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Standardizing app staging a key benefit to a Java configuration API

While Docker containers, cloud-based systems and big data processing engines tend to steal headlines, other important technological advances often fly under the radar, even when those advances have the potential to positively and significantly impact the way enterprise system software is developed and deployed. While it is only a proposal at the moment, the Java Configuration JSR is one of those projects that is flying under the radar of many software developers, despite the fact that its acceptance and integration into the language could have a variety of positive impacts.

So what exactly is the benefit of having a configuration standard as part of Java and Java EE?

"Having a configuration JSR means you can standardize different configuration methods," said Mike Croft, head of support services at Payara. "You can write a configuration for your development, test and production environment, and it's all standard and it will interoperate between different platforms and different implementations."

Java configuration standard moves forward

Having a Java configuration JSR means you can standardize different configuration methods.
Mike Croft, head of support services at Payara

Aggressive proposals have been put forward for going from a JSR submission to a final release of a configuration API in late 2017, although that timetable seems both optimistic and aggressive. But it does appear that there is a great deal of support for an API that standardizes configuration, both from the Java community and from the stewards of the language at Oracle. That combination bodes well for the API, although it should be kept in mind that this type of a language feature has been talked about for several years and then deferred. But the overall feeling is that an implementation is likely to come about soon. "It really seems like Oracle has been listening to the community," said Croft. "Which I think is really positive."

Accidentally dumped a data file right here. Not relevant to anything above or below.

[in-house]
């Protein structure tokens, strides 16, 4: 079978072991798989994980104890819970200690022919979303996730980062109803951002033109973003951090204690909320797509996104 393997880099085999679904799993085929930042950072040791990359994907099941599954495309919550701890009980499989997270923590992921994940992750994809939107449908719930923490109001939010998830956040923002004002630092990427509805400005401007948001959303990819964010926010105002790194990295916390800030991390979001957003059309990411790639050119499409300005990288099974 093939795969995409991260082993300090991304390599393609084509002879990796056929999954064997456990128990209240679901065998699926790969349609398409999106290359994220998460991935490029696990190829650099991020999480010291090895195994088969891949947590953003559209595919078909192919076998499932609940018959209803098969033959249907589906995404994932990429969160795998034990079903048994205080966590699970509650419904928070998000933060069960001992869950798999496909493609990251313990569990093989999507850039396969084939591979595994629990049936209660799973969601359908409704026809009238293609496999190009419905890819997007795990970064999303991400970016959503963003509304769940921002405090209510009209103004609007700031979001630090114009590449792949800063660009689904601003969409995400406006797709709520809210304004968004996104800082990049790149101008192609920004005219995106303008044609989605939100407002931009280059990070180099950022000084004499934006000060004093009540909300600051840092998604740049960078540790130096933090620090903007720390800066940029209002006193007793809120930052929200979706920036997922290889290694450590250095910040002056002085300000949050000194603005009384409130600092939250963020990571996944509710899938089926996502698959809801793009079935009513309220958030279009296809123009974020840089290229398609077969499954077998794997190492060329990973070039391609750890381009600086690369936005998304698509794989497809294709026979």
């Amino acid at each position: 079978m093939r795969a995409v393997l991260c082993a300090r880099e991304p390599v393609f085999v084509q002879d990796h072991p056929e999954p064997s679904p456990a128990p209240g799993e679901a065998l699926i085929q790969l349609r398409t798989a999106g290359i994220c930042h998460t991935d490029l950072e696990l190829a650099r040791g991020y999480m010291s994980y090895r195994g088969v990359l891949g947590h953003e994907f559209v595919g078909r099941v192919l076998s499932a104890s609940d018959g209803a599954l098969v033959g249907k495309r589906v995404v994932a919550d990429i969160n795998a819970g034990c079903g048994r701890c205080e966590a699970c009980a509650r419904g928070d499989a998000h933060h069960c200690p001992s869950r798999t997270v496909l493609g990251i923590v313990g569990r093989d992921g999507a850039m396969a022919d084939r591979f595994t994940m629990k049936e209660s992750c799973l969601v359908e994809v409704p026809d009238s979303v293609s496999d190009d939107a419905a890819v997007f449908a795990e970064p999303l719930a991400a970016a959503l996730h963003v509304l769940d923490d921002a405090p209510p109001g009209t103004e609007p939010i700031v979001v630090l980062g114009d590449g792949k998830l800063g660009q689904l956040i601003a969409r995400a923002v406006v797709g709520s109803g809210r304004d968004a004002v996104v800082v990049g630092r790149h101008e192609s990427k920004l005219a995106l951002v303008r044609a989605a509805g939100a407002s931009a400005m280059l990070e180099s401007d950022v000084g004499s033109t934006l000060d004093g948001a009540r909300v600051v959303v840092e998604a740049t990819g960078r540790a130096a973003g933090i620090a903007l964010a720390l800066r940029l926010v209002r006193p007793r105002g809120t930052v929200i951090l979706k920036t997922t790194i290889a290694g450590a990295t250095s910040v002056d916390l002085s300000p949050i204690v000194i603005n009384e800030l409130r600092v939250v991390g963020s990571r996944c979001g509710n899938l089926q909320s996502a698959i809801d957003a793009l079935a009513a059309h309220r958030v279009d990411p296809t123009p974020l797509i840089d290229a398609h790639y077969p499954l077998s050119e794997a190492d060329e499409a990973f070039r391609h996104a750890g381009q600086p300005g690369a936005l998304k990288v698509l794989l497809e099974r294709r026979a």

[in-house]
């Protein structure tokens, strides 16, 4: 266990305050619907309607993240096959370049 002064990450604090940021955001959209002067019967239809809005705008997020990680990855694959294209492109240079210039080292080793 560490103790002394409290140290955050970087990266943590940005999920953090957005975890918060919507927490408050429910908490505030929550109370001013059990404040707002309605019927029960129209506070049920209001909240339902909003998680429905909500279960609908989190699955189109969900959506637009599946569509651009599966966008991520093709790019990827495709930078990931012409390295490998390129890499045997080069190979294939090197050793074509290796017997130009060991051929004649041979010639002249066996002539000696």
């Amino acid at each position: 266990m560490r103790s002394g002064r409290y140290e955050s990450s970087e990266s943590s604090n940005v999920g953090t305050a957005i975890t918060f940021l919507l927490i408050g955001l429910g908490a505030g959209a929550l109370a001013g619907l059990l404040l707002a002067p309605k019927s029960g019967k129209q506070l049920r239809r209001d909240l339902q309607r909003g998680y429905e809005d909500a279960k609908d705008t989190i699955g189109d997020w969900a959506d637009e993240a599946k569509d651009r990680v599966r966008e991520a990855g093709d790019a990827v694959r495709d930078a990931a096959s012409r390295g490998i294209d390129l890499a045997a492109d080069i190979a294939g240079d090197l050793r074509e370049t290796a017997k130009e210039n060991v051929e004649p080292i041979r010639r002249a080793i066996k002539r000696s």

To hear more about the benefits of having a standardized Java configuration API, along with his insights on how container-based technology is changing the way application servers are developed, along with how microservices are being deployed, listen to the full interview between TheServerSide's Cameron McKenzie and Payara's Mike Croft.

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